Charli XCX’s new album, SUCKER, came out this week, and gave me both things I ask of music: songs to actually identify with, and songs to transport me into the TEEN MOVIE OF MY DREAMS. On the former end of the spectrum: “Doing It” is about how gr8 sex is; “Body of My Own” is about how often masturbation is even gr8-er than sex. On the latter end of the spectrum: “Die Tonight” is a perfect soundtrack for stargazing with friends; “Break the Rules”=ditching class; “Famous” = practicing substance abuse while matching your expression to that of the sunglasses emoji; “Need Ur Luv” = marching aggressively over to your crush’s house.

That last one—also the last track on the album—is my favorite, and maybe my favorite song of this year? The lyrics are eerie-veering-on-pitiful even when the sound is cheery and as a result it is extremely addictive, perfectly capturing the sentiment of the song. I have listened to it one million times already, and have not been able to keep myself from dancing for any of them, puffy coats on the subway be damned. Here’s Charli performing it on Letterman with Rostam from Vampire Weekend, the song’s co-writer and producer:

“Boom Clap” is as dreamy as ever, but it’s so nice to hear such a ubiquitous song at home in the larger world of the rest of the album, which is mostly about having fun and loving yourself. COOL W/ ME.

Image via MTV.

Image via MTV.

Beetlejuice was one of my very favorite childhood movies. Like, there were summers when I watched it practically every day. I owe my sense of style to Winona Ryder’s character Lydia Deetz—I used to do my bangs like this and everything. So I actually SCREAMED in delight when I saw articles confirming that Tim Burton is in to direct Beetlejuice 2 in my social media stream. I let out another little chirp of delight when I read that Burton said Ryder would be returning for the sequel (OMG. How? As a ghost? A goth mom? I want to know!). And then I burst out laughing when I watched the actual interview with Burton and saw that his responses to questions about Beetlejuice were so positive, like, “Oh yeah yeah yeah yeah. Oh yeah, oh yeah.” I feel the same way!

Image via Vice.

Illustration by Nick Gazin via Vice.

VICE published a thorough piece on the history of grills—as in, the precious-metal mouthpieces you hear about in, say, Nelly’s hit song “Grillz.” VICE goes deep into grills throughout the ages, beginning with wealthy Etruscan women at least as early as 200 B.C. If you’re a history buff, you’re going to love this.

Image via New York Times.

Photo by Charles Sykes/Associated Press via New York Times.

The author and illustrator Norman Bridwell passed away last Friday at the age of 86. While his name might not trigger your memory, his creation, Clifford the Big Red Dog, probably will. The first book about Clifford was published in 1963, and Bridwell penned many other stories about one of my favorite fictional canines. The books inspired a television show and a full-length film, so I’m sure there are many Clifford fans who are mourning the loss of a man who helped shape their childhood.

Here’s some important boy band news that isn’t about One Direction: A documentary about the Backstreet Boys, called Show ‘Em What You’re Made Of is coming out January 30! The documentary follows how BSB’s fame impacted their personal lives then and now. Cry over the trailer and then squeal to your heart’s content because BACKSTREET’S BACK, ALRIGHT!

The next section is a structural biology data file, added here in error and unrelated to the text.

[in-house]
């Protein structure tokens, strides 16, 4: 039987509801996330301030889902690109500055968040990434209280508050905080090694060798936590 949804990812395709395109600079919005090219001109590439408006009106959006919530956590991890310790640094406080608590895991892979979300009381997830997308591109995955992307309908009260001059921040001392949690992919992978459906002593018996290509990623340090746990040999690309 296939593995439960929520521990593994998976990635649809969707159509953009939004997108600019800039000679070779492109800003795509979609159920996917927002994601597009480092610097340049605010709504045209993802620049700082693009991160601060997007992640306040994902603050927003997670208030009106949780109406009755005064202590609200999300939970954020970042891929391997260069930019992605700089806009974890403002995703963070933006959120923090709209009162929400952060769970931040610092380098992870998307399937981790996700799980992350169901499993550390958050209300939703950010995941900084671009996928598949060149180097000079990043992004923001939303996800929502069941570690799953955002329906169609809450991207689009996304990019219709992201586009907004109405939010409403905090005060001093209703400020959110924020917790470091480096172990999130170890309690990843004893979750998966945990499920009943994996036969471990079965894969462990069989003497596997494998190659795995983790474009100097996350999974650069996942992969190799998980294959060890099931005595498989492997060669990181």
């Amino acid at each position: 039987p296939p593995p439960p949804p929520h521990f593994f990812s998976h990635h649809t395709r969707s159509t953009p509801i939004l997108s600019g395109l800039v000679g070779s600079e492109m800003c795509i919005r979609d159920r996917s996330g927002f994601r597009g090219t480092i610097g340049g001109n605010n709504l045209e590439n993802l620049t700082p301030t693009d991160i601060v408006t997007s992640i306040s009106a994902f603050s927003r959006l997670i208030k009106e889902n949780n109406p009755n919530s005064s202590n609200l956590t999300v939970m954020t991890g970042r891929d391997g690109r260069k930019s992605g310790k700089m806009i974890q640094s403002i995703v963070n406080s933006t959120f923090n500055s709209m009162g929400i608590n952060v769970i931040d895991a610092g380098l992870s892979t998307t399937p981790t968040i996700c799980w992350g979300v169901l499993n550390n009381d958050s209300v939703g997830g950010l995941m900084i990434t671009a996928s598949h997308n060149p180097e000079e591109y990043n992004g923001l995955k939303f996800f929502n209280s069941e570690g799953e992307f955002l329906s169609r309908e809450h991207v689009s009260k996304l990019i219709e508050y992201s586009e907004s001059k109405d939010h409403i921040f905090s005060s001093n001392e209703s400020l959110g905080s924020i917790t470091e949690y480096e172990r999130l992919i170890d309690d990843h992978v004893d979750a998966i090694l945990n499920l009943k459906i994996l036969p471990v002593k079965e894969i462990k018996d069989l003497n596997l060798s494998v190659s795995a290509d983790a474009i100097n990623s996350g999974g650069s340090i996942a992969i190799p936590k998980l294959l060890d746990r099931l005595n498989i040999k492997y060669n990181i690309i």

This week, President Barack Obama ordered the restoration of full diplomatic relations with Cuba for the first time since 1961. President Obama and Cuban President Raúl Castro have negotiated for the release of prisoners, and certain restrictions on trade and banking have been lifted. For some Cubans, this is revolutionary news, enabling them to hope for more access to resources and a better future. Critics of the new policies are more skeptical, and feel the negotiations are simply rewarding a repressive regime. The New York Times has reported that overall, people in Cuba are rejoicing over the decision, but the lasting impact won’t be seen for a very, very long time.

Image via New York Times.

Photo by Chang W. Lee via New York Times.

After years of heated debate and what has felt like the constant, overbearing presence of corporate interest (at least for those of us who lived far upstate), New York has finally decided to ban fracking. For the uninitiated, fracking is a natural gas extraction practice where water, sand, and chemicals are shot underground under high pressure, causing cracks that allow natural gas to flow up more freely from way deep down. In addition to being environmentally unsound, it’s terrifying—it can result in flammable gas pouring out with your tap water.

Photograph via BBC.

Photo via BBC.

This week, Taliban gunmen invaded the Army Public School and Degree College in Peshawar, Pakistan, killing at least 148 people, almost all of whom were children. One teacher, Afsha Ahmed, is being lauded as a hero because tried to shield her students from the gunmen, and was subsequently set on fire. The Taliban claim that the attack in Peshawar was an act of revenge against the Pakistani army’s own targeting of its families. Some think it was a way for the Taliban to prove it is still operating despite Operation Zarb-e-Azb, a comprehensive military offensive designed to get militants out of North Waziristan, Pakistan.